Patient characteristics may contribute to the progress and pain of labor. Quantitative evaluation of the effects of patient characteristics requires robust mathematical models of labor progress and labor pain.The authors retrospectively studied 100 sequential deliveries from each of five self-reported ethnic groups (Asian, Black, Hispanic, Other, and White). Demographic variables, cervical dilation, and numerical rating scores for pain before analgesia and cervical dilation were abstracted from the automated medical record. Labor progress was modeled with a biexponential function describing the latent and active phases of labor. Labor pain was modeled as a sigmoid function of cervical dilation by using a previously validated mathematical model. The covariates, including self-described ethnicity, were analyzed with NONMEM.The biexponential function described the time course of labor progress better than several alternative functions, including the sigmoidal function introduced by Friedman. The sigmoidal function of labor pain described its dynamic nature well, with substantial intersubject variability. Asian women had slower active labor than other ethnicities (P < 0.01). Asian women also reported less pain during their labor compared to all other patients (P < 0.001). Slower labor progress was associated with less rapid progression of pain, but this did not obviate the effect of Asian ethnicity on pain. Neuraxial analgesia is strongly associated with slower labor (P < 0.0001). Greater maternal weight was associated with slower active labor (P < 0.0001).Mathematical models can be used to detect subtle effects of patient covariates on the progress and pain of the first stage of labor. Asian women and heavier women had slower labor and slower onset of labor pain than others. These effects were modest compared with the substantial remaining unexplained subject-to-subject variability in labor progress and labor pain.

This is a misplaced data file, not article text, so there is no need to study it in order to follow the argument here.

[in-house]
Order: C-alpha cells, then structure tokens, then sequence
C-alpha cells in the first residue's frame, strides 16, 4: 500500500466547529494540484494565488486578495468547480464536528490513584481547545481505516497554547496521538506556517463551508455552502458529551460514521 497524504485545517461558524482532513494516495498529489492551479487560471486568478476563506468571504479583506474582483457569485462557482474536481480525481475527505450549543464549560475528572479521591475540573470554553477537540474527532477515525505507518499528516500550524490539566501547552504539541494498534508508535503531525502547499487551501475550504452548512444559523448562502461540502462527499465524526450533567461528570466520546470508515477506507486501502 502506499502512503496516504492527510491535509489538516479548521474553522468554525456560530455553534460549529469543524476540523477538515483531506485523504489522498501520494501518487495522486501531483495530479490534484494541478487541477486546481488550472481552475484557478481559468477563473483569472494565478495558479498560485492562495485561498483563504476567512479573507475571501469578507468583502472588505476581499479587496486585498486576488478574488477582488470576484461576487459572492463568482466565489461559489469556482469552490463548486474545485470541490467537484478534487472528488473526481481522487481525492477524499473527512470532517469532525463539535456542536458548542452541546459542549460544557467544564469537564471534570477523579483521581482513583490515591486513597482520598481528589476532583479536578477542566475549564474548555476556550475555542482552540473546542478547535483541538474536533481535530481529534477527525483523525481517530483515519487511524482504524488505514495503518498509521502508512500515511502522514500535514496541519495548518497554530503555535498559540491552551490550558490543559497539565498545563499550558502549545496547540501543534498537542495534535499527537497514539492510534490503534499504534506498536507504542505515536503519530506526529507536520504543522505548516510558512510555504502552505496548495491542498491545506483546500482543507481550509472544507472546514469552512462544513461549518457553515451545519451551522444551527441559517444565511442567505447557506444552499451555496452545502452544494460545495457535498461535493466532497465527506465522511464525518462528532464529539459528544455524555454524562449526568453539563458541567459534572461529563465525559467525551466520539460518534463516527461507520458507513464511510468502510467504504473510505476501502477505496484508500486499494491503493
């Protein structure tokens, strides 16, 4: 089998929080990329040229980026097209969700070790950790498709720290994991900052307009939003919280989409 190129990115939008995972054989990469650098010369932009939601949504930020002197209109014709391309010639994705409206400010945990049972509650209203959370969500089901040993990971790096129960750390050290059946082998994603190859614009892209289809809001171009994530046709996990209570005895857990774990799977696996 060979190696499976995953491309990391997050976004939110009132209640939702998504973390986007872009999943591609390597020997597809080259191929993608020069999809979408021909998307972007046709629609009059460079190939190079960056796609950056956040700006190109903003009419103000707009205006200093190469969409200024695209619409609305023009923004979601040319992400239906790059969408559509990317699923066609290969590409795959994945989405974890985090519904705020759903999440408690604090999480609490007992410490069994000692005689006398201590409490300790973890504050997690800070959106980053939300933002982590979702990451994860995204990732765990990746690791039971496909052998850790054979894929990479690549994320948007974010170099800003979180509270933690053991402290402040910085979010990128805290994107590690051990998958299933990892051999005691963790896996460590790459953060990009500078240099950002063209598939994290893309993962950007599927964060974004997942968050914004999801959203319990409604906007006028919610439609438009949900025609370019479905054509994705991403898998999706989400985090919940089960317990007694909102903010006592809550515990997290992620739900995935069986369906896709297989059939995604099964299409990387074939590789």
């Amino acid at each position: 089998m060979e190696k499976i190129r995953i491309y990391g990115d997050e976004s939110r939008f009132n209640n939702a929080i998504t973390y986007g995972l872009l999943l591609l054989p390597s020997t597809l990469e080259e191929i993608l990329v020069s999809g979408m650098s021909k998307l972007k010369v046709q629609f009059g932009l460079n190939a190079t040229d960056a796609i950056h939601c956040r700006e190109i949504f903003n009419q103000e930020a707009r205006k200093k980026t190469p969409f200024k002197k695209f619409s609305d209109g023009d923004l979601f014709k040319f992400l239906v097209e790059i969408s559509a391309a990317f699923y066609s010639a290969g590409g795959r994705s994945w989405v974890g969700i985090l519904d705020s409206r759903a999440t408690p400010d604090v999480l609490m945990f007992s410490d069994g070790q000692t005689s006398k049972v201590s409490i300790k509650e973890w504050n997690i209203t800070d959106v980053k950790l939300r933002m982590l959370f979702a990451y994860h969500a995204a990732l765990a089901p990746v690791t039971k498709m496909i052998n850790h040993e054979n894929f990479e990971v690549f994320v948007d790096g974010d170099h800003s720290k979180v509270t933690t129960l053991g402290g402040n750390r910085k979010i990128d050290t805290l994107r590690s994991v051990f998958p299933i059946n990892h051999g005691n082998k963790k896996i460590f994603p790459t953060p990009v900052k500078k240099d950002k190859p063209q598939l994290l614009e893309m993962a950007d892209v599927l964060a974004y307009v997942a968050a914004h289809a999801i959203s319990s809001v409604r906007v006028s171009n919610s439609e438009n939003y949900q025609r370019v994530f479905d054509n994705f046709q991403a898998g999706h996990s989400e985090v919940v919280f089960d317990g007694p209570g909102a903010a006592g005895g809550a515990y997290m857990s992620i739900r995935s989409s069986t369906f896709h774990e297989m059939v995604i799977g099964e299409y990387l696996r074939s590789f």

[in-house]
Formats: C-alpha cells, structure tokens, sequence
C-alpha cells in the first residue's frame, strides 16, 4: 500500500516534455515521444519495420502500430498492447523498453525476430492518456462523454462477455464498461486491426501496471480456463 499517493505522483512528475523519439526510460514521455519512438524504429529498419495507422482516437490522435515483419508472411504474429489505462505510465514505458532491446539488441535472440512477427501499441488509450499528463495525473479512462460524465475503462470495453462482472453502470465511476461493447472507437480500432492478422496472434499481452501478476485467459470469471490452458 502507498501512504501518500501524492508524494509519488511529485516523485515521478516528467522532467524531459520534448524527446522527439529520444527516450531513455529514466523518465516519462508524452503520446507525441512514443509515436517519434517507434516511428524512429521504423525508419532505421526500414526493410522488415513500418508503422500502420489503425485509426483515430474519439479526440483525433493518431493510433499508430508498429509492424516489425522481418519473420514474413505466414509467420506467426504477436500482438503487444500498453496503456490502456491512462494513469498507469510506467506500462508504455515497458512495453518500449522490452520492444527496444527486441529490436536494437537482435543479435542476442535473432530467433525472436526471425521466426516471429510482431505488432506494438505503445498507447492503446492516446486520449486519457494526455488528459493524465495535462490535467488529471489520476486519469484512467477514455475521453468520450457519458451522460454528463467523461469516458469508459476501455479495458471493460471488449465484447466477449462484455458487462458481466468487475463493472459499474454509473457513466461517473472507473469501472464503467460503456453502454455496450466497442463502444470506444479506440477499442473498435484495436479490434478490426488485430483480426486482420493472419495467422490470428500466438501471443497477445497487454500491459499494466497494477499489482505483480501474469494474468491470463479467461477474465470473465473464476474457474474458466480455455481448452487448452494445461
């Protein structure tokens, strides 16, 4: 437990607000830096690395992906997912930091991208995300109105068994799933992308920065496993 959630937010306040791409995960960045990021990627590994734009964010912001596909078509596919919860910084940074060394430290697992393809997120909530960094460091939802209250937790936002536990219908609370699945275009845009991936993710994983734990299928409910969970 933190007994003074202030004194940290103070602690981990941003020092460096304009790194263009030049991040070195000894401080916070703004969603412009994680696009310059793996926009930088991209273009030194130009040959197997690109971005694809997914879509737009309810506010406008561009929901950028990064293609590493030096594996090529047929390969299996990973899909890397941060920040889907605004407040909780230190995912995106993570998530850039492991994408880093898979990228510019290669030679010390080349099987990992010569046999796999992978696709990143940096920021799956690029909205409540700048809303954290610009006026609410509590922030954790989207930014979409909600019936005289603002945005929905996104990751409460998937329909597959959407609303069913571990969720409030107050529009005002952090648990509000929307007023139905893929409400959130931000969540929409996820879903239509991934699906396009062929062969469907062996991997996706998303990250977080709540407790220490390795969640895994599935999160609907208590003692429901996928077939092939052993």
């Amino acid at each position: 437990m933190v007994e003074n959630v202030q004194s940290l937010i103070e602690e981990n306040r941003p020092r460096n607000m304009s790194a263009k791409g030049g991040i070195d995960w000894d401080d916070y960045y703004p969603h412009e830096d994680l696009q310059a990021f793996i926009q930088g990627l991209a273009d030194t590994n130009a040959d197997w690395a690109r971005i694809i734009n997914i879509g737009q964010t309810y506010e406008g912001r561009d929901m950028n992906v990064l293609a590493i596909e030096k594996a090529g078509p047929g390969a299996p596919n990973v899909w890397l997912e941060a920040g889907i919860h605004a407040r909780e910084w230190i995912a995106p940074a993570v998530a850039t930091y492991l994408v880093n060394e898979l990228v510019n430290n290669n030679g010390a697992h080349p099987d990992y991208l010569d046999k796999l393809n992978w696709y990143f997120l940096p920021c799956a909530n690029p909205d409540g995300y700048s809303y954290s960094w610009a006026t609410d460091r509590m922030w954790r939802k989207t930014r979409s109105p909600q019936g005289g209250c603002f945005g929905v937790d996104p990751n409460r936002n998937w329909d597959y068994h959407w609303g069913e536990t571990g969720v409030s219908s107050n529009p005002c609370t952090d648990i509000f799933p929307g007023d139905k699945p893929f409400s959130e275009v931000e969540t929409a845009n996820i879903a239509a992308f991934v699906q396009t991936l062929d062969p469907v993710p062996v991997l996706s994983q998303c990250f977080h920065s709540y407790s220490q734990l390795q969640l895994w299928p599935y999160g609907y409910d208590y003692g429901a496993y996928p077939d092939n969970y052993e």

View details for Web of Science ID 000271172500021
View details for PubMedID 19858874